Nov 5 2004
Problem gambling is a health issue that needs to be taken seriously by all within the medical profession, argues a researcher in this week's BMJ.
The United Kingdom is just about to undergo one of the most radical changes of gambling legislation in its history. The new gambling bill will provide the British public with increased opportunities and access to gambling like they have never seen before.
The health and social costs of problem gambling are large on both an individual and societal level and can include extreme moodiness, depression, absenteeism from work, family neglect, and bankruptcy, writes Professor Mark Griffiths of Nottingham Trent University. In Australia, Canada, and New Zealand, problem gambling has increased as a result of liberalisation.
There are also other worrying trends relating to problem gambling. A US study found that a woman whose partner was a problem gambler was 10 times more likely to be a victim of violence from her partner than partners of a non-problem gambler. Another report in 2003 found that child abuse and domestic assaults rose by 42% and 80% respectively with the opening of casinos in South Dakota.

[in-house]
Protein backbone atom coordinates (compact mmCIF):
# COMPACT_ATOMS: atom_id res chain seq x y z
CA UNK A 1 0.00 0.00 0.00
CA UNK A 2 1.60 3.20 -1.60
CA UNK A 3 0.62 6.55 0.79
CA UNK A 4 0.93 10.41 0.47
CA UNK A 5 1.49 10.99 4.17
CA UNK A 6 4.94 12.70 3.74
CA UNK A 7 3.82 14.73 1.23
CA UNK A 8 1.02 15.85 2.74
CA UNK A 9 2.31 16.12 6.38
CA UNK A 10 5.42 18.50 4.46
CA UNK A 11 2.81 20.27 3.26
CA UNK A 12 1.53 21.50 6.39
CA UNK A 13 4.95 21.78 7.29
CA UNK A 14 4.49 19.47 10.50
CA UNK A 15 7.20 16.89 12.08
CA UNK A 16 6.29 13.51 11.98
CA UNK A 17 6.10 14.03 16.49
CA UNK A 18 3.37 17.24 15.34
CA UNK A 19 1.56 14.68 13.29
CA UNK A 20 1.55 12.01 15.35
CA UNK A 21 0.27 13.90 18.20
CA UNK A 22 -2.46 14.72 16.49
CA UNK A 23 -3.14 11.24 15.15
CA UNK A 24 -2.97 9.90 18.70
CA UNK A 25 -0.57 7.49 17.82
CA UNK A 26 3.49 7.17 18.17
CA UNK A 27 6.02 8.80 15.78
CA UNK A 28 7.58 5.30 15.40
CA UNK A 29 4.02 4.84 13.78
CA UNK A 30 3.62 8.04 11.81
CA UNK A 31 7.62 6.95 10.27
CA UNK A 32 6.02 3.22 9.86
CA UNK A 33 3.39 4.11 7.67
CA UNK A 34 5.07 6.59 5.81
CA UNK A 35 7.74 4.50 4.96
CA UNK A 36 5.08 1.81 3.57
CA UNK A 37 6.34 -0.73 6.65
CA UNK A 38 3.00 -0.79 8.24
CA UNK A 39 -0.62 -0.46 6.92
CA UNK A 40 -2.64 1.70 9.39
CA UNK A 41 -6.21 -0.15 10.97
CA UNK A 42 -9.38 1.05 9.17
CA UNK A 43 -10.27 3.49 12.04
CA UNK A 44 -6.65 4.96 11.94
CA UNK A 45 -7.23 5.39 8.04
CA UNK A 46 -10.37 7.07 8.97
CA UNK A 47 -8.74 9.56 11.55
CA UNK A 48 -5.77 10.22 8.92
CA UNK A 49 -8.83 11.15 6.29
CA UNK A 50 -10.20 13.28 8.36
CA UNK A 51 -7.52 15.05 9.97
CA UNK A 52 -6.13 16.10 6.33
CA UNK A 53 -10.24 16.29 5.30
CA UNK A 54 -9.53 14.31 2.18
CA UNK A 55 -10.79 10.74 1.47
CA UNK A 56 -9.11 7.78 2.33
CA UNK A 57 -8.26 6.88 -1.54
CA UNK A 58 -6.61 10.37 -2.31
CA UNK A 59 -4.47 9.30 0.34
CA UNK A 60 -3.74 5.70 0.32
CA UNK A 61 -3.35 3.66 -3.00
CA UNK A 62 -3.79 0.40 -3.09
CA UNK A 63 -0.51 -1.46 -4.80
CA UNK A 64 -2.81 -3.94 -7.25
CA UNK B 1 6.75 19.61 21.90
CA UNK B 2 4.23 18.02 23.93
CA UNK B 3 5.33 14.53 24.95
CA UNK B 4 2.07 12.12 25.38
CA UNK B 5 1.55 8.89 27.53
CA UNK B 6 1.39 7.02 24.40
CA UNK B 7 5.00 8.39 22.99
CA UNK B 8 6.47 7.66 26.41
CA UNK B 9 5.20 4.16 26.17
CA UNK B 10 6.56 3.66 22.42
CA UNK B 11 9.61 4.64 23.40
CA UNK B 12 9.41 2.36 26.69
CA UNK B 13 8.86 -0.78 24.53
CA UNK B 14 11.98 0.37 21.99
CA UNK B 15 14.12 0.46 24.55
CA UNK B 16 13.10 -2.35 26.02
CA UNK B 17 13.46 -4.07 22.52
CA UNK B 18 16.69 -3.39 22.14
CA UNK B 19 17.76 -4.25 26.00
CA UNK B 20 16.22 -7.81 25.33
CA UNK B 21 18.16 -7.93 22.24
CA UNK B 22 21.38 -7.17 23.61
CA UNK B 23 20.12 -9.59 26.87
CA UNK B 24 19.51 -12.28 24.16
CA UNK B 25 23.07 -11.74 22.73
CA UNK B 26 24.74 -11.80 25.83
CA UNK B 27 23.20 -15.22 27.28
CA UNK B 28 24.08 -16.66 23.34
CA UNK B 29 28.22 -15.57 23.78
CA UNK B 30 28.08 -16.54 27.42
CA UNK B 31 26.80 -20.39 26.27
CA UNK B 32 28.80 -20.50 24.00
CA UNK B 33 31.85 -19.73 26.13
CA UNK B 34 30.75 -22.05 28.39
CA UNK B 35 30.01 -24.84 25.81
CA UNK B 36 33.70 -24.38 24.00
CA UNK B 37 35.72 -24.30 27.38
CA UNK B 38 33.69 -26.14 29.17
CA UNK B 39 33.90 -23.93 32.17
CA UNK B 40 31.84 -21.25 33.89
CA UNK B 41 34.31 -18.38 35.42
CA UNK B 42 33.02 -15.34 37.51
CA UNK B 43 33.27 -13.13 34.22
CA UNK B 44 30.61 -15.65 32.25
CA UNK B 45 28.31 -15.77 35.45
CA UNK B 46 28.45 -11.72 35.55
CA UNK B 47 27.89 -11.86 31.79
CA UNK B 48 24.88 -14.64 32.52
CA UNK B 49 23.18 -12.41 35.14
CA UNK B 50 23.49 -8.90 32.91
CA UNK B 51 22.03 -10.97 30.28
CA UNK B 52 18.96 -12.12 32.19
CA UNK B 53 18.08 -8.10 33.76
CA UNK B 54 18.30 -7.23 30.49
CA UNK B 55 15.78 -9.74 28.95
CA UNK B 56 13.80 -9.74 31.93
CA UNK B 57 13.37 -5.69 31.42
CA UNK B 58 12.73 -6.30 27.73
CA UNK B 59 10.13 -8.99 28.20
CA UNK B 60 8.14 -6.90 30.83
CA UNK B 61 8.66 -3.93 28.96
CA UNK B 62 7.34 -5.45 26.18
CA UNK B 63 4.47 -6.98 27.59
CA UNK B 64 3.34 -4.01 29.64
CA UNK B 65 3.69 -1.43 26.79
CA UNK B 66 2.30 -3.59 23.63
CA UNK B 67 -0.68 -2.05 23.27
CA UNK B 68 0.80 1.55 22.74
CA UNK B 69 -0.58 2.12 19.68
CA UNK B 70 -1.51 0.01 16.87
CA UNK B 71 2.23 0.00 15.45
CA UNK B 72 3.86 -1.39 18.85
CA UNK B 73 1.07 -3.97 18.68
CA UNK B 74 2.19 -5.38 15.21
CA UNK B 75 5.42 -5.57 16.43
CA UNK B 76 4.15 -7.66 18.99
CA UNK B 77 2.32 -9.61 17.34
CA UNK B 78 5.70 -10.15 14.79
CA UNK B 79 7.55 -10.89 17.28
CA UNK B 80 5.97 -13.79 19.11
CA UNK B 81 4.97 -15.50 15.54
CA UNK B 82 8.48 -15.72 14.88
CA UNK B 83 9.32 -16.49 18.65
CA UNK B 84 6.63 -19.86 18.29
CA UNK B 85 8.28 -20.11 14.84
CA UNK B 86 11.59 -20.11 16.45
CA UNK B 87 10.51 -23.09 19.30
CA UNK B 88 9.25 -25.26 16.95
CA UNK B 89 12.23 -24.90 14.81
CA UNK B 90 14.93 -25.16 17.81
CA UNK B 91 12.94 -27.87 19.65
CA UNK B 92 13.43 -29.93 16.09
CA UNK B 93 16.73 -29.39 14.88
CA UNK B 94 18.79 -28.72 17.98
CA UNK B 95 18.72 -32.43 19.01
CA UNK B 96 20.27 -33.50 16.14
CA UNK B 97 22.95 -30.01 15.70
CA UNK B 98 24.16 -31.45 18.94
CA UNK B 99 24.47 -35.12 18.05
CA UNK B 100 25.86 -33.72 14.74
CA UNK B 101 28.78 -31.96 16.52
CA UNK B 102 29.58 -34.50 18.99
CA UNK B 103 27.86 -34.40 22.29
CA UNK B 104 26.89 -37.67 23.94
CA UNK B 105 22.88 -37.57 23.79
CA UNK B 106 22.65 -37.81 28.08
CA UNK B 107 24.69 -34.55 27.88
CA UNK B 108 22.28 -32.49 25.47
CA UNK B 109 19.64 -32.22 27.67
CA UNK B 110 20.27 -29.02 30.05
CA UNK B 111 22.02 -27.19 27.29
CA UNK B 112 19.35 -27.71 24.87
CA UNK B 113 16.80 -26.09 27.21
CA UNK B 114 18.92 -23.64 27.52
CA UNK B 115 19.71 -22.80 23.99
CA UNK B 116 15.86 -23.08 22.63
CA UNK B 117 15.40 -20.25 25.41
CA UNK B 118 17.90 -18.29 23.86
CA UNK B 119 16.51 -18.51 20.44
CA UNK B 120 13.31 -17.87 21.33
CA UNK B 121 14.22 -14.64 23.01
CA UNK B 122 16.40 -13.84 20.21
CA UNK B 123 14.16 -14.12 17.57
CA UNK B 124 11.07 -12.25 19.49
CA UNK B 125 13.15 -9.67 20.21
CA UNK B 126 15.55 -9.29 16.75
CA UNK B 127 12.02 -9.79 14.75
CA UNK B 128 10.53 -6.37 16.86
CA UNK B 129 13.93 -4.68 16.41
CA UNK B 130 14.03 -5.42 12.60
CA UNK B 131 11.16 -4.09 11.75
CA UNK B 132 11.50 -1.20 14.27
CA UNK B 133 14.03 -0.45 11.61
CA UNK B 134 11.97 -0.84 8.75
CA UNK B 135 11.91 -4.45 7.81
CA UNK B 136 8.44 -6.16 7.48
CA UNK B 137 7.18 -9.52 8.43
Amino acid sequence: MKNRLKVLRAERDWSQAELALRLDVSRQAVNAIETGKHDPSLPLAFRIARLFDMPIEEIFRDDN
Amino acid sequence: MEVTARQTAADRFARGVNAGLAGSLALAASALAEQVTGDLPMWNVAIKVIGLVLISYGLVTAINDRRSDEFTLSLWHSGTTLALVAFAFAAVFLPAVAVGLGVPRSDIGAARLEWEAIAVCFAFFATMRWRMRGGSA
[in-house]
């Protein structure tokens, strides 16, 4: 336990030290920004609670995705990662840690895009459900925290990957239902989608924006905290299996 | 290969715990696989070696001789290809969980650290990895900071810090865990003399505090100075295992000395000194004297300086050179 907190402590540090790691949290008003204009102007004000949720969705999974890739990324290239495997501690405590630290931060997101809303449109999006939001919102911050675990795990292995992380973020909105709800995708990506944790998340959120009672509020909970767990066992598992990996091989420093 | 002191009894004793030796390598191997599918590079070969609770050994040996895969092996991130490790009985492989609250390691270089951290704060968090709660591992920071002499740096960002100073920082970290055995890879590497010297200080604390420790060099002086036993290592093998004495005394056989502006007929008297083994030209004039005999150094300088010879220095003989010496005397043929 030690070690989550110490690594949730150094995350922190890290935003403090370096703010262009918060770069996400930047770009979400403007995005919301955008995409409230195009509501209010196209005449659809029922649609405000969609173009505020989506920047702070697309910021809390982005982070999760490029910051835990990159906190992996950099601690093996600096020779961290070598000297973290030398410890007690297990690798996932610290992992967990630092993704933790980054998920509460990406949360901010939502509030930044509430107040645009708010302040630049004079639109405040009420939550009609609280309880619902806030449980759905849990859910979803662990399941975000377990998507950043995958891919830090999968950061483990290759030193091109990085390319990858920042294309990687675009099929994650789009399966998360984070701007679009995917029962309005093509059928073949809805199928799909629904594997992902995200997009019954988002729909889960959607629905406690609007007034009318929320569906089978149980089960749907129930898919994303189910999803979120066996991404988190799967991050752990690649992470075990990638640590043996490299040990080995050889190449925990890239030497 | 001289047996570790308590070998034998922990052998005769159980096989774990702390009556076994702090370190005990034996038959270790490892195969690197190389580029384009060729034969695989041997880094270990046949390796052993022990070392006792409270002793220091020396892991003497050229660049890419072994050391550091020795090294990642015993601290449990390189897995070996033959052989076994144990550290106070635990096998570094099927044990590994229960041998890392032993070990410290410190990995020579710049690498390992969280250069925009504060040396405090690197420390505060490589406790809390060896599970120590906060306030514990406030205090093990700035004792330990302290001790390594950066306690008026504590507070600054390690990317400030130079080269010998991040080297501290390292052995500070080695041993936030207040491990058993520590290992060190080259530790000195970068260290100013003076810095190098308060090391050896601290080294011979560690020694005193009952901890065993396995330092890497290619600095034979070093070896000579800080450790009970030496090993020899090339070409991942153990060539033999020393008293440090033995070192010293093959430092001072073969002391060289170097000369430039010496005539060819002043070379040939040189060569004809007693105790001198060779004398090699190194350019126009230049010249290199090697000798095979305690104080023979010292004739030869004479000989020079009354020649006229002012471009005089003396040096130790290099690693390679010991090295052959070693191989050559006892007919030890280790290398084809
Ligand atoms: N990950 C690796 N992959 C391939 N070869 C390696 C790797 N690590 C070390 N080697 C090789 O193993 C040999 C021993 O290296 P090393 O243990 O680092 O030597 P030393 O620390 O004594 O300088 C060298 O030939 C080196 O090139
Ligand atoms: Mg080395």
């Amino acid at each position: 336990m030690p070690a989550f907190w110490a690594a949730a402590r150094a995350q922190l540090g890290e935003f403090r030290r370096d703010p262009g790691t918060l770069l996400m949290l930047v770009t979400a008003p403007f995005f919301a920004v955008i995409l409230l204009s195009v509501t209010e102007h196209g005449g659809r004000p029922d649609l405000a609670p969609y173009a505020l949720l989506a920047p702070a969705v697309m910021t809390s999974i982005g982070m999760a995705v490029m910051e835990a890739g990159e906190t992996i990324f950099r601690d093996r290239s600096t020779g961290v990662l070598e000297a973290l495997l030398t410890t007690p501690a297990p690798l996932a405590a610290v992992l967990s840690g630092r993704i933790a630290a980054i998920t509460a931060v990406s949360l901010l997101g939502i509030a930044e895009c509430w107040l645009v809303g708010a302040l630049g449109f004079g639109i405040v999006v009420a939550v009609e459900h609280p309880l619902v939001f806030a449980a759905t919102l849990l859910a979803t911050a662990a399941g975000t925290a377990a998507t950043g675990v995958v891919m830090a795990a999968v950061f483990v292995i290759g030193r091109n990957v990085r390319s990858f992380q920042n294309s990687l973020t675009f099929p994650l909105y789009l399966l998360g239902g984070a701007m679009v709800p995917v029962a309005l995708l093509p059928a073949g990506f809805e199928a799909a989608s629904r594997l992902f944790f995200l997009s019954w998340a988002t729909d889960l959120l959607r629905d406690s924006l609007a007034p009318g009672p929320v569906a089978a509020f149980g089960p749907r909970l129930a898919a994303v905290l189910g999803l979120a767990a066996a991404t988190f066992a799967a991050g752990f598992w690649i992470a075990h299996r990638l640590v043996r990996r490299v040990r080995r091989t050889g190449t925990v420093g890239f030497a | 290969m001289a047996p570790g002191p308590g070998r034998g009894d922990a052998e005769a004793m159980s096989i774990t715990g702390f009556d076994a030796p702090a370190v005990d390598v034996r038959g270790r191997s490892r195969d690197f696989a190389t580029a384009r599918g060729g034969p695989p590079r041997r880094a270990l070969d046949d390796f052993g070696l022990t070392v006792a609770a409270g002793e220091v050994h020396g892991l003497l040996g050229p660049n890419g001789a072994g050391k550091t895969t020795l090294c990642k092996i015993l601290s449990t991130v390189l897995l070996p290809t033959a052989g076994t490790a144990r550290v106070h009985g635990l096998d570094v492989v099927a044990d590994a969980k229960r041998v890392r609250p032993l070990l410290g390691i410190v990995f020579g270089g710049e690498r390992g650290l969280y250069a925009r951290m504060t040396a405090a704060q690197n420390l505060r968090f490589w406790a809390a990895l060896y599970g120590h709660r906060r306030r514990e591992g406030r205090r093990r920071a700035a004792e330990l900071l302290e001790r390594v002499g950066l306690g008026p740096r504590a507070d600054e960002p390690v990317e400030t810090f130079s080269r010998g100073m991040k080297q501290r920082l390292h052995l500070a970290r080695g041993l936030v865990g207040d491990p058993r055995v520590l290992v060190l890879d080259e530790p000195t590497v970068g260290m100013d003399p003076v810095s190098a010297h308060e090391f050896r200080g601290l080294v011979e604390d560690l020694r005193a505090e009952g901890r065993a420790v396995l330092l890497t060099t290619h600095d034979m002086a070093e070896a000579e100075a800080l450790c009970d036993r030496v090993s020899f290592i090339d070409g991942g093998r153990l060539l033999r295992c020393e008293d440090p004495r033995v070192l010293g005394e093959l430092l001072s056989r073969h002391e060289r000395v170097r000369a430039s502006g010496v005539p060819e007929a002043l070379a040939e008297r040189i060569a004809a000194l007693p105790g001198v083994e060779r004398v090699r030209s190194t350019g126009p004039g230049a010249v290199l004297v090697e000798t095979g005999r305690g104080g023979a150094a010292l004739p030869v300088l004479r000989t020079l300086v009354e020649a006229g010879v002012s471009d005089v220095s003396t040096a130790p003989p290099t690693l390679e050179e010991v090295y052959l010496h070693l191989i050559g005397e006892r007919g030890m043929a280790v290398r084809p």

Pathological gambling is very much the "hidden" addiction., says the author. General practitioners routinely ask patients about smoking and drinking but gambling is something that is not generally discussed.
Yet gambling is without doubt a health issue and there is an urgent need to enhance awareness within the medical and health professions about gambling-related problems and to develop effective strategies to prevent and treat problem gambling.
Inevitably, a small minority of people will become casualties of gambling in the United Kingdom, and therefore help should be provided for the problem gamblers, he concludes.